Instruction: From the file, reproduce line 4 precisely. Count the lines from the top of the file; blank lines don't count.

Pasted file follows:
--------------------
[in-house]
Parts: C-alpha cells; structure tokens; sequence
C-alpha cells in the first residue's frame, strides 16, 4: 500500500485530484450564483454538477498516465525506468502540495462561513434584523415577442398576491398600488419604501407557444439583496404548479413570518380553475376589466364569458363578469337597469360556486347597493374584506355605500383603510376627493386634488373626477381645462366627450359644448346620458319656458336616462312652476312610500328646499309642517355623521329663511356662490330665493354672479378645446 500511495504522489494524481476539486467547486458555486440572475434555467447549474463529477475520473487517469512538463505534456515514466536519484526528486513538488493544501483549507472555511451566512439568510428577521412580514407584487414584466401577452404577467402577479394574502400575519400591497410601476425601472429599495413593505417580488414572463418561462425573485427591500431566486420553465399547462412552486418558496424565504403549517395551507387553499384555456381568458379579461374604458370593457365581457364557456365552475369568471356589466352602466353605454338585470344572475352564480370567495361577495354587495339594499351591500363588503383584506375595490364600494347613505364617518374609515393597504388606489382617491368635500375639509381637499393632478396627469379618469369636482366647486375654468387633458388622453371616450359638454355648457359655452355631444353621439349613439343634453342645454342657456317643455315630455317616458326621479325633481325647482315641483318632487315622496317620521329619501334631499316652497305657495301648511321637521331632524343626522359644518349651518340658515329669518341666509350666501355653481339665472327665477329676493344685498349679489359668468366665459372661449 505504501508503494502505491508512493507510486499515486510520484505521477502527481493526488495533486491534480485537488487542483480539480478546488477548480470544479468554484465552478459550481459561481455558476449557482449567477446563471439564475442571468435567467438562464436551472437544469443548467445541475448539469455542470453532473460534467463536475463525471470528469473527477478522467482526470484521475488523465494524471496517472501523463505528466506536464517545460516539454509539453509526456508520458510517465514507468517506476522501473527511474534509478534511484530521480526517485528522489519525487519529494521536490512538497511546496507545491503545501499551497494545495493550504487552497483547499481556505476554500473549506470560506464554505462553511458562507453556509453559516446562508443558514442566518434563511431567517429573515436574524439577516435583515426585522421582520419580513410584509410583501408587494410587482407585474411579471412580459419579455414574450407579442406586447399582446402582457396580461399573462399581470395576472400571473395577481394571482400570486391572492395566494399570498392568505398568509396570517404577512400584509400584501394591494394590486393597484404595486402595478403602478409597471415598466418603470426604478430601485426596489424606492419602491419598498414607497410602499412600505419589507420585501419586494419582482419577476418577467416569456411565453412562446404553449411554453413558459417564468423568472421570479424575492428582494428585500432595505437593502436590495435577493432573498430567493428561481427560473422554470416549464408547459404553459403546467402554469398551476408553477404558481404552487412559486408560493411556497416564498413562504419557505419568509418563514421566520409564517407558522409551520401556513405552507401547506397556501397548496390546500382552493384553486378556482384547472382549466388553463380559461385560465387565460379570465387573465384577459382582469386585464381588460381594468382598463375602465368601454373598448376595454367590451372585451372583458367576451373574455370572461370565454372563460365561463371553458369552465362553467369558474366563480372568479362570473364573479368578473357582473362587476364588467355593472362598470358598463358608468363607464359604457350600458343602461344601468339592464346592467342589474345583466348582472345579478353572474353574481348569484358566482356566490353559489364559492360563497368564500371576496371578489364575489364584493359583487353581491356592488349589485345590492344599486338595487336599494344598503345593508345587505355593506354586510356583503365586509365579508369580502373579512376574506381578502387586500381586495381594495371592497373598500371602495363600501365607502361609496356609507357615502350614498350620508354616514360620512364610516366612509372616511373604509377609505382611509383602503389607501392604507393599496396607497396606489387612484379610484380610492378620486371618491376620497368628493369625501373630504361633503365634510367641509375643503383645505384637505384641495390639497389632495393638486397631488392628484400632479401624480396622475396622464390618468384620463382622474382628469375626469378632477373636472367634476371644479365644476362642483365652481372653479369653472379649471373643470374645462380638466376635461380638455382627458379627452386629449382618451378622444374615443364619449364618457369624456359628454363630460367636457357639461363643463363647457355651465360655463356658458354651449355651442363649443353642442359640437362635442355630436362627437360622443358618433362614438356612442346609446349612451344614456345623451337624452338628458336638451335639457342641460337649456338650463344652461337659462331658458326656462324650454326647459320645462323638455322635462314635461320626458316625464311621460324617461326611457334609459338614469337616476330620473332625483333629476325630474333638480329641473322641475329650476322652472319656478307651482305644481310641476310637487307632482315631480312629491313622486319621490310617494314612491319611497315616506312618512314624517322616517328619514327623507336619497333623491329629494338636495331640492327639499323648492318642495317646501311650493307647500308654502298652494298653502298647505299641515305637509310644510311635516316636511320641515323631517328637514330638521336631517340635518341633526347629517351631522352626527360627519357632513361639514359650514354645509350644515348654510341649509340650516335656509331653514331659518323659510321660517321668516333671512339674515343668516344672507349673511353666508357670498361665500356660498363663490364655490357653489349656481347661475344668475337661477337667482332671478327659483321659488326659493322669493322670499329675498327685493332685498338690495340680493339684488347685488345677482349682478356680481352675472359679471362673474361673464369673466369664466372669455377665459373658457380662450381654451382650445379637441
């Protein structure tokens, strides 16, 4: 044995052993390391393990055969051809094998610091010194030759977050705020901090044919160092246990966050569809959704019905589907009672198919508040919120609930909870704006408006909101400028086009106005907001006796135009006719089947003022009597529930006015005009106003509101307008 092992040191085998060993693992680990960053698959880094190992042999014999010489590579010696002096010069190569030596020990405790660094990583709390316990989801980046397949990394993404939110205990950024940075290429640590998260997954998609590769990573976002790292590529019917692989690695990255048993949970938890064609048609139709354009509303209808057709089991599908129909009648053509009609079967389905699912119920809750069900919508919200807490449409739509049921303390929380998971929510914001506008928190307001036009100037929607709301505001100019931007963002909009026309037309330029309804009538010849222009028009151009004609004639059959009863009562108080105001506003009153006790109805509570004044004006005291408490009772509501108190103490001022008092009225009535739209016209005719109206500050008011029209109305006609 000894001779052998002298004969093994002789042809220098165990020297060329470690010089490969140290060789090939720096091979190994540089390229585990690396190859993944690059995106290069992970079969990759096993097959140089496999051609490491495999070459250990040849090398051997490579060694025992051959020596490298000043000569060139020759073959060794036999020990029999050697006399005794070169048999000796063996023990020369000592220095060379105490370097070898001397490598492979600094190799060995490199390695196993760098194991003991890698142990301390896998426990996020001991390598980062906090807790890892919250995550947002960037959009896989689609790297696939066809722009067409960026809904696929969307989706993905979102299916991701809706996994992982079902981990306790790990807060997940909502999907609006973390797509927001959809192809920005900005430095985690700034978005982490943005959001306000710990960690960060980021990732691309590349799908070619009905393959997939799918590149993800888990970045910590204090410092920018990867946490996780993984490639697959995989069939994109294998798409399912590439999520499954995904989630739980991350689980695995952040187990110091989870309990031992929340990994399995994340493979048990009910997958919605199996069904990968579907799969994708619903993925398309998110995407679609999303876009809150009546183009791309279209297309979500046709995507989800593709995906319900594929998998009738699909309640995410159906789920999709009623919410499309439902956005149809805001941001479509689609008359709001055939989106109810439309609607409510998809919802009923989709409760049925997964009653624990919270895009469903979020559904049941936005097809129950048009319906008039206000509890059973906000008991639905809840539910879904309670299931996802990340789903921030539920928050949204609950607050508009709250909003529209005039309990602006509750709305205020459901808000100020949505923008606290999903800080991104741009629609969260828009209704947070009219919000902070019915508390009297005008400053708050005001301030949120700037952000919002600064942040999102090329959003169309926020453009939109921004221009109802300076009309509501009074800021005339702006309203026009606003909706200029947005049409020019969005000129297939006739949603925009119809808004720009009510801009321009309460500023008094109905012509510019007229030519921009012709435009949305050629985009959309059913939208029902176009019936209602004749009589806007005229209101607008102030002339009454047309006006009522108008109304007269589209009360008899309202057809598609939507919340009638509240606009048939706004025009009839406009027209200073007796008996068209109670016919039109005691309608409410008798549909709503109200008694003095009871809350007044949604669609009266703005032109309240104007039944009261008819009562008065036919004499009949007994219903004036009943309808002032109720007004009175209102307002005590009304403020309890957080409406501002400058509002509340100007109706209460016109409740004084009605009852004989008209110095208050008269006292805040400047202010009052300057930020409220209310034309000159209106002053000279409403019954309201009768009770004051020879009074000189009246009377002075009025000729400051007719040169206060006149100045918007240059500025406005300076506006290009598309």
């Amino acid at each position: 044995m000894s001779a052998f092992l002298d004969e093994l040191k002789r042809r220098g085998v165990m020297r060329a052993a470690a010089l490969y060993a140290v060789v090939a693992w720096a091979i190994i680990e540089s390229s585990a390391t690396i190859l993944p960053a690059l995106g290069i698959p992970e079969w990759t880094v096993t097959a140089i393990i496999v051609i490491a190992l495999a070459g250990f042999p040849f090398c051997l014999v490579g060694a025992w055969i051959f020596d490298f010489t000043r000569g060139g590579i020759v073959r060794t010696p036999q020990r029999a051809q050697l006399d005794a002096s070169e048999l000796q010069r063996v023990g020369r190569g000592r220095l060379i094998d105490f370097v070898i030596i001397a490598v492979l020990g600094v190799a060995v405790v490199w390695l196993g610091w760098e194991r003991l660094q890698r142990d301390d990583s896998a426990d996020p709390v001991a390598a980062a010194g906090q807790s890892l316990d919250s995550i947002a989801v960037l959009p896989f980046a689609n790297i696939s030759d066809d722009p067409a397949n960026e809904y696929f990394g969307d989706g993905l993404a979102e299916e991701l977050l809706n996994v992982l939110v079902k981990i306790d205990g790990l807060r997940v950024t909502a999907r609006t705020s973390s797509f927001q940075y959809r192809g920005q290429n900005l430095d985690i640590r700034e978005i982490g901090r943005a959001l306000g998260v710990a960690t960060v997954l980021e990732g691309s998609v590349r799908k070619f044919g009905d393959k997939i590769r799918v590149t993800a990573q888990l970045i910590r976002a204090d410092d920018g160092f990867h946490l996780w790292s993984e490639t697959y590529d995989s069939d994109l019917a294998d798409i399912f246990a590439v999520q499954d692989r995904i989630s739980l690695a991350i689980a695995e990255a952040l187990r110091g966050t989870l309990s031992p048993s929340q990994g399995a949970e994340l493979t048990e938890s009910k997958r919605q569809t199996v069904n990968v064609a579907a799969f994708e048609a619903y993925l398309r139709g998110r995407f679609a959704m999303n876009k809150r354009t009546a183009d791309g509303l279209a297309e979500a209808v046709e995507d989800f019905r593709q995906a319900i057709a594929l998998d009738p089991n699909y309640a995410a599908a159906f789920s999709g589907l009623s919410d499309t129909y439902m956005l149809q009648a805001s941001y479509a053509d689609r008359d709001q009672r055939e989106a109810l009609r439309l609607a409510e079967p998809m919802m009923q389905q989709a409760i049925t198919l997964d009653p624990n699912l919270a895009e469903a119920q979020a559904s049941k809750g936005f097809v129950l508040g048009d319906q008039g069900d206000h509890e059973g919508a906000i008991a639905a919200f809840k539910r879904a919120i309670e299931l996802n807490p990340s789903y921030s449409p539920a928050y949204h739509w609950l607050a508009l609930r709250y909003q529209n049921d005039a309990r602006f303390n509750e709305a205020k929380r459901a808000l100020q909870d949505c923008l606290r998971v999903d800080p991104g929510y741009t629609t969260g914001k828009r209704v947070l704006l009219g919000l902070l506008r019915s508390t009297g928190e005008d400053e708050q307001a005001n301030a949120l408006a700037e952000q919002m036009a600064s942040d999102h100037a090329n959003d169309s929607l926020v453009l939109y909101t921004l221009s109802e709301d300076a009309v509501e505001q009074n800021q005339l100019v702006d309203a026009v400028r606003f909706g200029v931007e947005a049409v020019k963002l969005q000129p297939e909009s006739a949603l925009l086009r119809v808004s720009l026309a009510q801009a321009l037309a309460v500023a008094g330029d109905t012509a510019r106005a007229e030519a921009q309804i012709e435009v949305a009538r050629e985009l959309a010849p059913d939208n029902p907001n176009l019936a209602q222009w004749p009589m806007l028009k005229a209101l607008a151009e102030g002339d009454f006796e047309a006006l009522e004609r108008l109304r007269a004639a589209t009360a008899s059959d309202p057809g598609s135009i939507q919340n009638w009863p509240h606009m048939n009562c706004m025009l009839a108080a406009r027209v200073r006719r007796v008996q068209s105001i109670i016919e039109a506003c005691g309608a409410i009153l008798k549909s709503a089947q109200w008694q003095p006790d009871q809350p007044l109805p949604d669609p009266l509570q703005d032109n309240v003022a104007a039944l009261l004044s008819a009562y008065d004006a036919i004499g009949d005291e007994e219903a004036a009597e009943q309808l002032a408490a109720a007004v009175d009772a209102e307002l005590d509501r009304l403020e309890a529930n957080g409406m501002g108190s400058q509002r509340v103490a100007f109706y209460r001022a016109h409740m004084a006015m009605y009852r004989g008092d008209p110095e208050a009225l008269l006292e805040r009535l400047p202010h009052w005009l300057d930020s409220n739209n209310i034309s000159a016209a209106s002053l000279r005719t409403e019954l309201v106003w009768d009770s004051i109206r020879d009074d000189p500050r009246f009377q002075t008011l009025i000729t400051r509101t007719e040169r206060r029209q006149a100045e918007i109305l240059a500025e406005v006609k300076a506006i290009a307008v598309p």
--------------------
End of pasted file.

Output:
């Protein structure tokens, strides 16, 4: 044995052993390391393990055969051809094998610091010194030759977050705020901090044919160092246990966050569809959704019905589907009672198919508040919120609930909870704006408006909101400028086009106005907001006796135009006719089947003022009597529930006015005009106003509101307008 092992040191085998060993693992680990960053698959880094190992042999014999010489590579010696002096010069190569030596020990405790660094990583709390316990989801980046397949990394993404939110205990950024940075290429640590998260997954998609590769990573976002790292590529019917692989690695990255048993949970938890064609048609139709354009509303209808057709089991599908129909009648053509009609079967389905699912119920809750069900919508919200807490449409739509049921303390929380998971929510914001506008928190307001036009100037929607709301505001100019931007963002909009026309037309330029309804009538010849222009028009151009004609004639059959009863009562108080105001506003009153006790109805509570004044004006005291408490009772509501108190103490001022008092009225009535739209016209005719109206500050008011029209109305006609 000894001779052998002298004969093994002789042809220098165990020297060329470690010089490969140290060789090939720096091979190994540089390229585990690396190859993944690059995106290069992970079969990759096993097959140089496999051609490491495999070459250990040849090398051997490579060694025992051959020596490298000043000569060139020759073959060794036999020990029999050697006399005794070169048999000796063996023990020369000592220095060379105490370097070898001397490598492979600094190799060995490199390695196993760098194991003991890698142990301390896998426990996020001991390598980062906090807790890892919250995550947002960037959009896989689609790297696939066809722009067409960026809904696929969307989706993905979102299916991701809706996994992982079902981990306790790990807060997940909502999907609006973390797509927001959809192809920005900005430095985690700034978005982490943005959001306000710990960690960060980021990732691309590349799908070619009905393959997939799918590149993800888990970045910590204090410092920018990867946490996780993984490639697959995989069939994109294998798409399912590439999520499954995904989630739980991350689980695995952040187990110091989870309990031992929340990994399995994340493979048990009910997958919605199996069904990968579907799969994708619903993925398309998110995407679609999303876009809150009546183009791309279209297309979500046709995507989800593709995906319900594929998998009738699909309640995410159906789920999709009623919410499309439902956005149809805001941001479509689609008359709001055939989106109810439309609607409510998809919802009923989709409760049925997964009653624990919270895009469903979020559904049941936005097809129950048009319906008039206000509890059973906000008991639905809840539910879904309670299931996802990340789903921030539920928050949204609950607050508009709250909003529209005039309990602006509750709305205020459901808000100020949505923008606290999903800080991104741009629609969260828009209704947070009219919000902070019915508390009297005008400053708050005001301030949120700037952000919002600064942040999102090329959003169309926020453009939109921004221009109802300076009309509501009074800021005339702006309203026009606003909706200029947005049409020019969005000129297939006739949603925009119809808004720009009510801009321009309460500023008094109905012509510019007229030519921009012709435009949305050629985009959309059913939208029902176009019936209602004749009589806007005229209101607008102030002339009454047309006006009522108008109304007269589209009360008899309202057809598609939507919340009638509240606009048939706004025009009839406009027209200073007796008996068209109670016919039109005691309608409410008798549909709503109200008694003095009871809350007044949604669609009266703005032109309240104007039944009261008819009562008065036919004499009949007994219903004036009943309808002032109720007004009175209102307002005590009304403020309890957080409406501002400058509002509340100007109706209460016109409740004084009605009852004989008209110095208050008269006292805040400047202010009052300057930020409220209310034309000159209106002053000279409403019954309201009768009770004051020879009074000189009246009377002075009025000729400051007719040169206060006149100045918007240059500025406005300076506006290009598309």